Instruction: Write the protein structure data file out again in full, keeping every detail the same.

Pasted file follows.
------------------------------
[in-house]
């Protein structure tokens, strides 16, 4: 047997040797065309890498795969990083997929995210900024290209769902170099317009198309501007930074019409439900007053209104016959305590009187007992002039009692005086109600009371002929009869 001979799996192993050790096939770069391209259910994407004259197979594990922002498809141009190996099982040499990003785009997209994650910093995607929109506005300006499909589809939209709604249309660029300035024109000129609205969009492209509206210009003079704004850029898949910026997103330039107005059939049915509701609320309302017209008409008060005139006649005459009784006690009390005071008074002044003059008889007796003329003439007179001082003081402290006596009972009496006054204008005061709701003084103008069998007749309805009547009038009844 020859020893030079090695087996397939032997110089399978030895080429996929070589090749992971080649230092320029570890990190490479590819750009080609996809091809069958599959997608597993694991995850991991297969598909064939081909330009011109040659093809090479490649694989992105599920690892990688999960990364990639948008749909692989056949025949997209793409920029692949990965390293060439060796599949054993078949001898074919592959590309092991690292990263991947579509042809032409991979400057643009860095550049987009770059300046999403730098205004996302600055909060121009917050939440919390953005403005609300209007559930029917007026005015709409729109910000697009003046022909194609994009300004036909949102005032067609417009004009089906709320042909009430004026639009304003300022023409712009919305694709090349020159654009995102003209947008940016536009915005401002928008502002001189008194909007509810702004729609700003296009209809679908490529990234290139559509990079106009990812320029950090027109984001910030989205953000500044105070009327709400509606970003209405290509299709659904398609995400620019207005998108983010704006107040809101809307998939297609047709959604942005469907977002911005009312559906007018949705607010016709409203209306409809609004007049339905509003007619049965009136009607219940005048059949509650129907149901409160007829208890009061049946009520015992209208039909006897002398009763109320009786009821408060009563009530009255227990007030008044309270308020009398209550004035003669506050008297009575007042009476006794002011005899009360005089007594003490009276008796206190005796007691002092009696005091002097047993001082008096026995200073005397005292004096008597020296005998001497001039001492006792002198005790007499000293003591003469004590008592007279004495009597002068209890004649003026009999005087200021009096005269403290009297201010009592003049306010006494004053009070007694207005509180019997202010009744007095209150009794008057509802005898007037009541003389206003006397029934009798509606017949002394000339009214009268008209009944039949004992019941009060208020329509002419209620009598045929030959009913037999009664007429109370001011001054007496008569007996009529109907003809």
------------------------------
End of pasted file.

[in-house]
């Protein structure tokens, strides 16, 4: 047997040797065309890498795969990083997929995210900024290209769902170099317009198309501007930074019409439900007053209104016959305590009187007992002039009692005086109600009371002929009869 001979799996192993050790096939770069391209259910994407004259197979594990922002498809141009190996099982040499990003785009997209994650910093995607929109506005300006499909589809939209709604249309660029300035024109000129609205969009492209509206210009003079704004850029898949910026997103330039107005059939049915509701609320309302017209008409008060005139006649005459009784006690009390005071008074002044003059008889007796003329003439007179001082003081402290006596009972009496006054204008005061709701003084103008069998007749309805009547009038009844 020859020893030079090695087996397939032997110089399978030895080429996929070589090749992971080649230092320029570890990190490479590819750009080609996809091809069958599959997608597993694991995850991991297969598909064939081909330009011109040659093809090479490649694989992105599920690892990688999960990364990639948008749909692989056949025949997209793409920029692949990965390293060439060796599949054993078949001898074919592959590309092991690292990263991947579509042809032409991979400057643009860095550049987009770059300046999403730098205004996302600055909060121009917050939440919390953005403005609300209007559930029917007026005015709409729109910000697009003046022909194609994009300004036909949102005032067609417009004009089906709320042909009430004026639009304003300022023409712009919305694709090349020159654009995102003209947008940016536009915005401002928008502002001189008194909007509810702004729609700003296009209809679908490529990234290139559509990079106009990812320029950090027109984001910030989205953000500044105070009327709400509606970003209405290509299709659904398609995400620019207005998108983010704006107040809101809307998939297609047709959604942005469907977002911005009312559906007018949705607010016709409203209306409809609004007049339905509003007619049965009136009607219940005048059949509650129907149901409160007829208890009061049946009520015992209208039909006897002398009763109320009786009821408060009563009530009255227990007030008044309270308020009398209550004035003669506050008297009575007042009476006794002011005899009360005089007594003490009276008796206190005796007691002092009696005091002097047993001082008096026995200073005397005292004096008597020296005998001497001039001492006792002198005790007499000293003591003469004590008592007279004495009597002068209890004649003026009999005087200021009096005269403290009297201010009592003049306010006494004053009070007694207005509180019997202010009744007095209150009794008057509802005898007037009541003389206003006397029934009798509606017949002394000339009214009268008209009944039949004992019941009060208020329509002419209620009598045929030959009913037999009664007429109370001011001054007496008569007996009529109907003809």